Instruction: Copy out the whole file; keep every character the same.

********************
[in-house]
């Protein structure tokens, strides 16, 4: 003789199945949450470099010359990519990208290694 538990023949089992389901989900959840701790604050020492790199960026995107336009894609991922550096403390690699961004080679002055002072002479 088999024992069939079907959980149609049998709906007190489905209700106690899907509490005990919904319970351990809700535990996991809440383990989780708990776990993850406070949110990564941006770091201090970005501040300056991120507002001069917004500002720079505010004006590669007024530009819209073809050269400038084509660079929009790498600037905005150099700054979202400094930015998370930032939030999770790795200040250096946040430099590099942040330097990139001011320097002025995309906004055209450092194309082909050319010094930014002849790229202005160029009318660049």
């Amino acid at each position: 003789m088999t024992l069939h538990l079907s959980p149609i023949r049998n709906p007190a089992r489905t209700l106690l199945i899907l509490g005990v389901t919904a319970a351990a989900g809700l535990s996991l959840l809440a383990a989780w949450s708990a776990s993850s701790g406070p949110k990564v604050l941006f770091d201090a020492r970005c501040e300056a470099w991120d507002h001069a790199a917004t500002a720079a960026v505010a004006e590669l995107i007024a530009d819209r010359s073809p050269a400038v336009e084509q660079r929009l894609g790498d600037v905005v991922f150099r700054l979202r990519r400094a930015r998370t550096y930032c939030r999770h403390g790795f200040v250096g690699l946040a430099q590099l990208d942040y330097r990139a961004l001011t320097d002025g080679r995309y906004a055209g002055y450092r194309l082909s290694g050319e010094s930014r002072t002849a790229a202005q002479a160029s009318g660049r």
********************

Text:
[in-house]
């Protein structure tokens, strides 16, 4: 003789199945949450470099010359990519990208290694 538990023949089992389901989900959840701790604050020492790199960026995107336009894609991922550096403390690699961004080679002055002072002479 088999024992069939079907959980149609049998709906007190489905209700106690899907509490005990919904319970351990809700535990996991809440383990989780708990776990993850406070949110990564941006770091201090970005501040300056991120507002001069917004500002720079505010004006590669007024530009819209073809050269400038084509660079929009790498600037905005150099700054979202400094930015998370930032939030999770790795200040250096946040430099590099942040330097990139001011320097002025995309906004055209450092194309082909050319010094930014002849790229202005160029009318660049």
């Amino acid at each position: 003789m088999t024992l069939h538990l079907s959980p149609i023949r049998n709906p007190a089992r489905t209700l106690l199945i899907l509490g005990v389901t919904a319970a351990a989900g809700l535990s996991l959840l809440a383990a989780w949450s708990a776990s993850s701790g406070p949110k990564v604050l941006f770091d201090a020492r970005c501040e300056a470099w991120d507002h001069a790199a917004t500002a720079a960026v505010a004006e590669l995107i007024a530009d819209r010359s073809p050269a400038v336009e084509q660079r929009l894609g790498d600037v905005v991922f150099r700054l979202r990519r400094a930015r998370t550096y930032c939030r999770h403390g790795f200040v250096g690699l946040a430099q590099l990208d942040y330097r990139a961004l001011t320097d002025g080679r995309y906004a055209g002055y450092r194309l082909s290694g050319e010094s930014r002072t002849a790229a202005q002479a160029s009318g660049r």